anthro in the news 2/20/17


not “beautiful”

A letter to the editor by Charles Thompson appeared in The New York Times. He is professor of cultural anthropology and documentary studies at Duke University and author of Border Odyssey: Travels along the U.S.-Mexico Divide. His letter responds to an earlier article in The New York Times, Life Along the U.S.-Mexico Border:

I have traveled the roughly 2,000 miles of the border and have witnessed every section of the wall up close. I have visited with dozens of people along the way and crossed at every crossing. I have learned these truths: The border wall is ineffective except for killing the poorest migrants and wildlife. It is a colossal waste of money and does little to prevent violence or curtail drugs. There is nothing “beautiful” about it. Instead of keeping us safe, our wall sends a message to our southern allies that we have closed off all communication. Any talk of a new wall serves only to underline our lack of imagination for solving problems collaboratively. I reject this symbol for the land of the free.

anthropology day

anthroday_button-width-600The Huffington Post published a piece called “What Is This Anthropology Anyway?” by Therese Muranaka, a retired California State Parks archaeologist who taught anthropology part-time for many years:  In honor of Anthropology Day on February 16, help the Anthropology students in your life celebrate the inherent value of their discipline. For those of you with college children not majoring in Anthropology, suggest an Anthropology minor. Those of you able to do so, take a community college or continuing education Anthropology class. Nothing would be more broadening of your horizons. The world is a very, very big place.”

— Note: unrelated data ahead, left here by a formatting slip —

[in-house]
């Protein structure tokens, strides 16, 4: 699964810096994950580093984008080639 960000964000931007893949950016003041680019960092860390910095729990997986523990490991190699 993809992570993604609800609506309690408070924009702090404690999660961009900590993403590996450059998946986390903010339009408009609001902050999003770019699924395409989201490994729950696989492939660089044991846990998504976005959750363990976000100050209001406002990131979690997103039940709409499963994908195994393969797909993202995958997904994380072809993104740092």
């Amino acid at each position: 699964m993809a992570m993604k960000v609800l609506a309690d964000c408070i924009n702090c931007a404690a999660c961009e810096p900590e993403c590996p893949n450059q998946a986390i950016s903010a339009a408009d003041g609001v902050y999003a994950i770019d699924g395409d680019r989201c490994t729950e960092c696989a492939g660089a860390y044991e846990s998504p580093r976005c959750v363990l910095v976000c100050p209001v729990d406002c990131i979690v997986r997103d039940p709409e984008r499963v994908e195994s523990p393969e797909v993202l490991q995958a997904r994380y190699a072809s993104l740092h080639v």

survey stats in question

An article in The Independent on the reported decline in marital sex in Japan includes earlier commentary by
Tomomi Yamaguchi, associate professor of anthropology at Montana State University, in which she questioned the claim that Japan was in the grip of a “pathological” loss of interest in sex. In an interview with The Guardian in 2016, she pointed to similar trends in other countries, including Britain: “While the British situation is largely blamed on unemployment, Japanese singletons are blamed for having a unique – sometimes framed as exotic or pathological – lack of interest in sex, marriage and procreation,” she said, hinting that racism that could be affecting the way trends in Japan are portrayed in the West

take that anthro degree and…

…work in higher education administration. Gina Sanchez Gibau is the newly appointed associate vice chancellor for faculty diversity and inclusion at Indiana University-Purdue University Indianapolis. Gibau served as associate dean for student affairs in the School of Liberal Arts at IUPUI since 2011, having first come to IUPUI in 2000 as an assistant professor of anthropology.  Gibau has a B.A. in Latin American and Caribbean affairs from Rollins College, an M.A. in Latin American studies from the University of California Los Angeles, and a Ph.D. in anthropology from the University of Texas Austin.